What is the Internal Resistance of a Battery?
Internal resistance is sometimes known as the “gatekeeper” of a battery. Batteries are a source of voltage, but they all have a certain amount of internal resistance that restricts the voltage delivery and determines the battery’s runtime.
Internal resistance is measured in milliohms, and there are a variety of different factors that contribute to the level of internal resistance, including:
- State of charge
- Internal chemistry
- Discharge current
Tracking a battery’s internal resistance assists in defining its capabilities, estimating its performance, and understanding its state of health.
In this blog, we’ll go over why internal resistance has an effect on a lift truck battery’s performance and discuss ways to check the internal resistance and mitigate some of that effect.
How to Find Voltage Drop in a Battery
When electrical current is flowing through a circuit, the voltage output is always lower than the input - that difference is known as the voltage drop.
Voltage drop is the product of current and resistance - so by understanding the amount of voltage drop, you can determine how energy efficient your battery.
The lower the internal resistance, the better the battery performance is. The higher internal resistance in a battery, the more the battery will heat up creating a voltage drop.
Battery Electrolyte and Internal Resistance
What causes higher internal resistance in a battery? It varies depending on of the battery’s composition.
For nickel-based batteries, crystalline formation contributes to a higher level of internal resistance and can be reversed with deep cycling.
Crystalline formation, sometimes known as the “Memory effect”, occurs when a nickel-based battery is not charged properly.
If they are repeatedly recharged after being only partially discharged, the battery appears to “remember” the lower level of capacity and its overall capacity is reduced.
To prevent this effect, users should periodically discharge the battery down to one volt per cell, about every few months or so.
Lead Acid batteries:
For lead acid batteries, sulfation and grid battery corrosion can cause an increase in internal resistance, as well as a lower temperature.
Grid corrosion happens when the lead of the positive grid converts into lead dioxide and collapses the lead plates as a result.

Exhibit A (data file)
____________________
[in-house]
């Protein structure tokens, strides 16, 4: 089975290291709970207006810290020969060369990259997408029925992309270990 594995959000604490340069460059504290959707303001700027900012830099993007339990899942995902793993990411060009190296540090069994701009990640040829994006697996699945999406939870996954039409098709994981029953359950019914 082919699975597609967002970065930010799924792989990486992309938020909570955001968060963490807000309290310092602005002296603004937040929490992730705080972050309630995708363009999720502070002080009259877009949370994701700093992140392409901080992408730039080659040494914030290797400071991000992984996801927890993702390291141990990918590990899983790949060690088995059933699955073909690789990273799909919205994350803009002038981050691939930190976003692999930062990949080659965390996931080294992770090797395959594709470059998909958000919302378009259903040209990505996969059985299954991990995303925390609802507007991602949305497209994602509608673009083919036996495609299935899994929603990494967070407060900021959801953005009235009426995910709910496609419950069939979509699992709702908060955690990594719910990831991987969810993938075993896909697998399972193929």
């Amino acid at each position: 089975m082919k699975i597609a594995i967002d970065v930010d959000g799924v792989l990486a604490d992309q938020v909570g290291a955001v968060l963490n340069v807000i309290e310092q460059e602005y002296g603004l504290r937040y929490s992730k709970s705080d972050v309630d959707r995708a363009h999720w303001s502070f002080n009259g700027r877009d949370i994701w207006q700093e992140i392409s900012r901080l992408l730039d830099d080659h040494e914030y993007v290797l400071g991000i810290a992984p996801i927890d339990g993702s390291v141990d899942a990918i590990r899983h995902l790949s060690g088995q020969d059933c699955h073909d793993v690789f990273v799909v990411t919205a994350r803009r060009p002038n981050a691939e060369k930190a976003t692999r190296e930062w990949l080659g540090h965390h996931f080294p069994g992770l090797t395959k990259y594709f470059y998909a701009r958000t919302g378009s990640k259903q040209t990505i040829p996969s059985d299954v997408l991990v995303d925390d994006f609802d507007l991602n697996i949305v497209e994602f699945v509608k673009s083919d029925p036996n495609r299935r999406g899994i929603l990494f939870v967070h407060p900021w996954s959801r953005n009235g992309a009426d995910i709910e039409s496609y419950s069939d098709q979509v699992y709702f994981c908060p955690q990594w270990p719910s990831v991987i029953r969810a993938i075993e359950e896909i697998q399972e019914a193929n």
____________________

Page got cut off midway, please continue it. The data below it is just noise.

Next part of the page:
Grid corrosion is one of the most common failures in a lead acid battery’s service life and can be reduced but can’t be avoided altogether.
Sulfation can be avoided with proper charging practices, which means avoiding partial charges and always allowing it to fully discharge, fully recharge and go through its required cool down period after charging.
For lithium-ion batteries, aging and continued use will lead to a build-up of solid electrolyte interphase, or SEI, on the anode. This build-up grows thicker over time and obstructs interaction with the graphite, which increases its internal resistance.
Many lithium-ion manufacturers have developed their own way to offset this effect using special additives to the electrolyte. As lithium-ion battery technology has evolved, their efficiency has greatly improved.
How to Check Internal Resistance
One of the main reasons you might want to test for a battery’s level of internal resistance is to understand its condition, as a higher-than-normal reading will indicate that the battery is near the end of its working life.
This reading is most useful when compared to a reading taken from the battery when first put into service.
There are different ways to check the internal resistance of a battery, and it is by looking at the Direct Current (DC) and Alternating Current (AC):
- Direct Current - measures the voltage drop at a given current, looks only at pure resistance
- Alternating Current - takes reactance into account and provides the impedance, which may be different from the DC reading but both are correct
Battery Internal Resistance Comparison
A battery’s internal resistance level varies depending on all the factors listed above but also on its state of charge.
- The internal resistance in these types of batteries decreases throughout discharge until about halfway through the discharge cycle, then it steadily rises up again.
Lead Acid batteries:
- The internal resistance rises throughout the discharge, which is caused by a depletion of the electrolyte as it becomes more watery, which decreases its specific gravity.
- Lead acid batteries have a voltage drop from internal resistance from continuous high current discharge.
- The resistance of lithium-ion is fairly flat from empty to full charge, allowing for its performance to remain stable.
- Lithium-ion batteries have one of the lowest internal resistances available, and their high level of Coulombic Efficiency, or CE rating, is a testament to this.
Internal Resistance and Lift Truck Battery Performance
Understanding the concept of internal resistance is useful for anyone working with and making decisions about forklift batteries on a regular basis.
Batteries are becoming more than just an after thought power source; they are a technology investment that can help increase productivity, output, and overall organizational efficiency.
Lithium-ion batteries have low internal resistance which is why they outperform other types. Understanding the role that internal resistance plays will put you in a better position to make informed decision about your forklift battery.